A California congressman and other lawmakers called Thursday for an independent investigation into the safety of food supplied to schools across the nation through a federal program. The action comes in response to allegations that at-risk cattle were slaughtered at one of the school nutrition program’s top suppliers.
In a letter to the Government Accountability Office, California Rep. George Miller (D-Martinez) and three other Democratic lawmakers said a video released by the Humane Society of the United States raised “urgent concerns” about the safety of food supplied to schools through the Agriculture Department.
Steps taken by the department after the video’s release “leave unanswered a larger question about the overall effectiveness of the federal government’s effort to ensure the safety of meat in the school food supply,” lawmakers wrote in the letter.
Miller, chairman of the House Committee on Education and Labor, said the department has repeatedly failed to deliver timely information about food safety issues to schools and to parents.
“I’m not sure it can be dealt with with just the department investigating itself,” he said.
“Ever since mad cow we’ve asked for better tracking systems for beef so we can inform consumers in a real-time fashion . . . but parents are constantly in situations with lack of information.”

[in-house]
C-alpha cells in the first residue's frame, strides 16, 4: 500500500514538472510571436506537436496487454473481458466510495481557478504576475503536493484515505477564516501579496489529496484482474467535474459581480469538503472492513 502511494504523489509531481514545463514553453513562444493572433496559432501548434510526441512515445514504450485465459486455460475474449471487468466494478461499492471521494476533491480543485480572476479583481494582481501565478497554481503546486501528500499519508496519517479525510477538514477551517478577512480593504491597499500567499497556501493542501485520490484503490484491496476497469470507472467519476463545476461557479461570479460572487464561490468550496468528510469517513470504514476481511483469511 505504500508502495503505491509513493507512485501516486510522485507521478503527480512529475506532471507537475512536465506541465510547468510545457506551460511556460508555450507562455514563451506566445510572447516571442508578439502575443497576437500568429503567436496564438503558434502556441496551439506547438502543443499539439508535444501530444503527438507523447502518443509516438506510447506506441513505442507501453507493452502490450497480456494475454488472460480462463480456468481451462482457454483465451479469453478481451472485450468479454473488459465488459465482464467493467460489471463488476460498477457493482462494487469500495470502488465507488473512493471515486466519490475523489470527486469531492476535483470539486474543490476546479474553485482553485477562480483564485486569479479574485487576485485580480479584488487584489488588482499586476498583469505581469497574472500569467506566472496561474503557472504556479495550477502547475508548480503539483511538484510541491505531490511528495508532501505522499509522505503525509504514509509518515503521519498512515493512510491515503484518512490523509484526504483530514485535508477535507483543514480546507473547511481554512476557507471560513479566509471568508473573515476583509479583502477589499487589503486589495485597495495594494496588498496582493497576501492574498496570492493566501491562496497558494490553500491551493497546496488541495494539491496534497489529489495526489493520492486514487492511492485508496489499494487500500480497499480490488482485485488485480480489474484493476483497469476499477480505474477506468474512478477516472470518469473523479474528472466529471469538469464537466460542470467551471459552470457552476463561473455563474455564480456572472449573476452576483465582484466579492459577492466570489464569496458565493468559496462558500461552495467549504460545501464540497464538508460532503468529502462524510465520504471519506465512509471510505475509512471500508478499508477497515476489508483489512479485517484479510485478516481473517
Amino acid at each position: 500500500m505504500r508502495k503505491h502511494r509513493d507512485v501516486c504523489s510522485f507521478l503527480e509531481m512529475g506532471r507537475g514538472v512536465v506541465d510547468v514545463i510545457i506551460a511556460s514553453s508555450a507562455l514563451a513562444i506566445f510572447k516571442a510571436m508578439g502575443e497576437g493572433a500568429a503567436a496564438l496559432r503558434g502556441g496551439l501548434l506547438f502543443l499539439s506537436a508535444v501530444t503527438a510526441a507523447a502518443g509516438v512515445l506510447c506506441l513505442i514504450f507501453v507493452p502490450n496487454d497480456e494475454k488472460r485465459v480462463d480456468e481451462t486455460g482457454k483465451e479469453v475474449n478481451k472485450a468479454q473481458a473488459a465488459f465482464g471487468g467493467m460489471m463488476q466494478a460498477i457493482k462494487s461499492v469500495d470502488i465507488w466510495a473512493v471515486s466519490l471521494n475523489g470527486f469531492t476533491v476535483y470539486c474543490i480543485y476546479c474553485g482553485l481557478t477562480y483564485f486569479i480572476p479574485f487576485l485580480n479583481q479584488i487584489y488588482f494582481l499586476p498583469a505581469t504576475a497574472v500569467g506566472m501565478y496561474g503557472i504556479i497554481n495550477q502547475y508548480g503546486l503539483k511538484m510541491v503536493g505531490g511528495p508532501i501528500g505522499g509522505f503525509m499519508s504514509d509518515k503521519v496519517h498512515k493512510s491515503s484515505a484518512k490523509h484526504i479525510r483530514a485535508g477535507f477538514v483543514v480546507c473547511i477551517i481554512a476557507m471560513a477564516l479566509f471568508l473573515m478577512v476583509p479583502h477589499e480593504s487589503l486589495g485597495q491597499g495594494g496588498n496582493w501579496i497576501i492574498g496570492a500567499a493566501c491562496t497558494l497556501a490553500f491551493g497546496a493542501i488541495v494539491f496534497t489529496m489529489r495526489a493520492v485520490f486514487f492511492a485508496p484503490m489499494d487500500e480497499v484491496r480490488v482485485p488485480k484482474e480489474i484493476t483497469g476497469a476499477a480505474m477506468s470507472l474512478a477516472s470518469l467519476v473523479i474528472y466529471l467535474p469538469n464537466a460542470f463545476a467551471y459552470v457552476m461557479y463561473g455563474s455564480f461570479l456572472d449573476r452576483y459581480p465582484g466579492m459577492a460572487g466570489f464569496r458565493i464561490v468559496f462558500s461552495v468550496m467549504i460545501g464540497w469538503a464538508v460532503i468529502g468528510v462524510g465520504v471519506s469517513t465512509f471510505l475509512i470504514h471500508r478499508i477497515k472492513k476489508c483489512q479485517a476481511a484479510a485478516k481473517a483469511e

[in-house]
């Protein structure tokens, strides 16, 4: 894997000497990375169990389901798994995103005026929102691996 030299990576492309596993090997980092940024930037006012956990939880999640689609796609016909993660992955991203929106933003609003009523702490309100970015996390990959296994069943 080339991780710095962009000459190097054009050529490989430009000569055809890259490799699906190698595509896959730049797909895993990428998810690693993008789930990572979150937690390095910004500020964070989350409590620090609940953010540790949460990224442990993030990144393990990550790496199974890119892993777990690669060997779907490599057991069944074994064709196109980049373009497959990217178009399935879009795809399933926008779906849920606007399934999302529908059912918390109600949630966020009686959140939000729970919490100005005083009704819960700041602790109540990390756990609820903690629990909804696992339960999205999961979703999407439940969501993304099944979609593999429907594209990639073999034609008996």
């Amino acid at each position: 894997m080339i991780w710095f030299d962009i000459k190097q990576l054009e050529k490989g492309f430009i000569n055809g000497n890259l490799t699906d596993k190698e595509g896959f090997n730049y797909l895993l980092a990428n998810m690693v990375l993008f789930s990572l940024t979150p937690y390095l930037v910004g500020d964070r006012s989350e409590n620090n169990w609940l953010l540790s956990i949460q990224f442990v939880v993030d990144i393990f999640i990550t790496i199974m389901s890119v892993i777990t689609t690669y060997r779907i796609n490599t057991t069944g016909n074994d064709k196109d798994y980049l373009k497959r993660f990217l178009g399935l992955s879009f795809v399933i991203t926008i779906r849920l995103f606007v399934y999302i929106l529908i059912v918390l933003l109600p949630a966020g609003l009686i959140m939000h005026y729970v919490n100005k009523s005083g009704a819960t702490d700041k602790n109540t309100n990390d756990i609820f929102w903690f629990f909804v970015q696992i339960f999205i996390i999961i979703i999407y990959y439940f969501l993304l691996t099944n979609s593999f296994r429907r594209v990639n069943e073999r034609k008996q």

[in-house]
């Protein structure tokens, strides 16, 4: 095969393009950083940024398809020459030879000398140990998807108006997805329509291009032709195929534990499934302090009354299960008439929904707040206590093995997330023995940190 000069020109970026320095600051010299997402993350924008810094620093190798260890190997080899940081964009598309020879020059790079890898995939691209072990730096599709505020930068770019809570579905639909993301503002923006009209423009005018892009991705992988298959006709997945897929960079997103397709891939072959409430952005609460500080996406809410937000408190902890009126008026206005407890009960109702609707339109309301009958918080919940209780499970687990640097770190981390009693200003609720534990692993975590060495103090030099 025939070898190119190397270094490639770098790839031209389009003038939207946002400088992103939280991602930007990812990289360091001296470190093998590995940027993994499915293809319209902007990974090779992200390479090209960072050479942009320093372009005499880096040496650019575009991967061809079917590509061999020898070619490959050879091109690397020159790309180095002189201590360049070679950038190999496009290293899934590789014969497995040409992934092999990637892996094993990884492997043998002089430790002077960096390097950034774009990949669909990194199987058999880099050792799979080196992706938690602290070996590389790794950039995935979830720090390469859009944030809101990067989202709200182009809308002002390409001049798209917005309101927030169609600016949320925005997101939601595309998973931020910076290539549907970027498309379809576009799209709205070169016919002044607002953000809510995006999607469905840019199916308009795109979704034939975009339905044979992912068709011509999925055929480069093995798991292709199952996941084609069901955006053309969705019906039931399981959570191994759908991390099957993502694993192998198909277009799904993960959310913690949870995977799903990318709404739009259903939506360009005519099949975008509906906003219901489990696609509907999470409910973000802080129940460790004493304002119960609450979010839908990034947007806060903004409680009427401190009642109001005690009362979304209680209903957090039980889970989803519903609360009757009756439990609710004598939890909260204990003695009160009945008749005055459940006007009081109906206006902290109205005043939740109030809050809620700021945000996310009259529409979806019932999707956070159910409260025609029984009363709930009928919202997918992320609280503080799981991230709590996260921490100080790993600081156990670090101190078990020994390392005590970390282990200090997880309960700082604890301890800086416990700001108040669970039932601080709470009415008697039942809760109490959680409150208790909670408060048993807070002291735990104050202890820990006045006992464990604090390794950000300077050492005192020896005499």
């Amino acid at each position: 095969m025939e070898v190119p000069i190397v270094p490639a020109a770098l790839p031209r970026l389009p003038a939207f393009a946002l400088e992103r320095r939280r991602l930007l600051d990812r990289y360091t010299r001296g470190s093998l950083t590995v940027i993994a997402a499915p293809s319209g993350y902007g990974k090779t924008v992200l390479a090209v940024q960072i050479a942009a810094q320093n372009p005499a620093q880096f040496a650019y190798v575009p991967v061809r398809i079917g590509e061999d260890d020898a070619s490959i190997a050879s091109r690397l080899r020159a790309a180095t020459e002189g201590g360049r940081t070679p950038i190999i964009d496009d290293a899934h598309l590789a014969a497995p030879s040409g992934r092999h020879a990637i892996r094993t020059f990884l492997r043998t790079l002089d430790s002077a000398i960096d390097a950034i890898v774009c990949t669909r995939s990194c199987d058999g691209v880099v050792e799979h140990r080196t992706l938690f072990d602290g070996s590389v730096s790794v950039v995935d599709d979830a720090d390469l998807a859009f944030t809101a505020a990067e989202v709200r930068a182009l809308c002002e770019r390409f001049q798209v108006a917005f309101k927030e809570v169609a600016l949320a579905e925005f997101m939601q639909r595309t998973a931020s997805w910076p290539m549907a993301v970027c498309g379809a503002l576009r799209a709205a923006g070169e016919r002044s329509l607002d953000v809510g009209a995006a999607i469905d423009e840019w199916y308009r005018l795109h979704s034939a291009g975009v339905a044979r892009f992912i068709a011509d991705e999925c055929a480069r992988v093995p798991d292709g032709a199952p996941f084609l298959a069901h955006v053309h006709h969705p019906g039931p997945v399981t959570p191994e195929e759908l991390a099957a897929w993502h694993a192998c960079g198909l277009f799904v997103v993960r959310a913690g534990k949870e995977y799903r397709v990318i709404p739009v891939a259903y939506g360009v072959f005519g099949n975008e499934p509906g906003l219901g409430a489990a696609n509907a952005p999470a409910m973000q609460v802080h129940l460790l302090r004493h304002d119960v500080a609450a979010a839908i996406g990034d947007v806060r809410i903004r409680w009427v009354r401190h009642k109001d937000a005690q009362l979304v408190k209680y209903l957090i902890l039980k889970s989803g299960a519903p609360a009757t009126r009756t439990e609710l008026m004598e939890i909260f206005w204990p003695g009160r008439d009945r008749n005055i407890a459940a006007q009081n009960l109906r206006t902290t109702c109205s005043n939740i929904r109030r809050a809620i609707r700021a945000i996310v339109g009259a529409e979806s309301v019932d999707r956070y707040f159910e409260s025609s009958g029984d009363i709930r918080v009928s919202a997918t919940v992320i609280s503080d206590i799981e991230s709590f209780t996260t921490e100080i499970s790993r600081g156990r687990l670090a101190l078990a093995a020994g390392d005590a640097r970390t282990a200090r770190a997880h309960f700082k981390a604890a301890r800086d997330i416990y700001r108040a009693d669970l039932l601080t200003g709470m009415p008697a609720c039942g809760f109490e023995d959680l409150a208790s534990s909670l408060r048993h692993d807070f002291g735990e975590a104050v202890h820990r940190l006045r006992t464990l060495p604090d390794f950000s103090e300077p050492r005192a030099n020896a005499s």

The National School Lunch Program supplies commodities and cash subsidies to public and nonprofit private schools.
The USDA last week suspended inspections at Chino-based Hallmark Meat Packing, effectively shuttering the plant, saying the plant’s handling practices were inadequate.
The lawmakers’ letter notes that the Humane Society’s video, released last month, “showed employees using forklifts, electric shocks and other inhumane means to force non-ambulatory (or “downer”) cows to stand so that they would pass federal inspection in the slaughterhouse.”
The plant may not reopen until a plan for corrective action is submitted and approved by federal authorities.
School districts nationwide have pulled suspect beef from their cafeteria menus, although the USDA has said no evidence was found of “downer” cattle entering the food supply.
Cattle that cannot walk are banned from being used as human food because they are at higher risk of bovine spongiform encephalopathy, commonly known as mad cow disease.
Although the USDA’s inspector general is investigating, lawmakers said a separate federal investigation was needed to examine the government’s ability to protect students from dangerous foods.
In addition to Miller, Reps. Carolyn McCarthy (D-N.Y.), Rosa DeLauro (D-Conn.) and Sen. Richard Durbin (D-Ill.) signed the letter.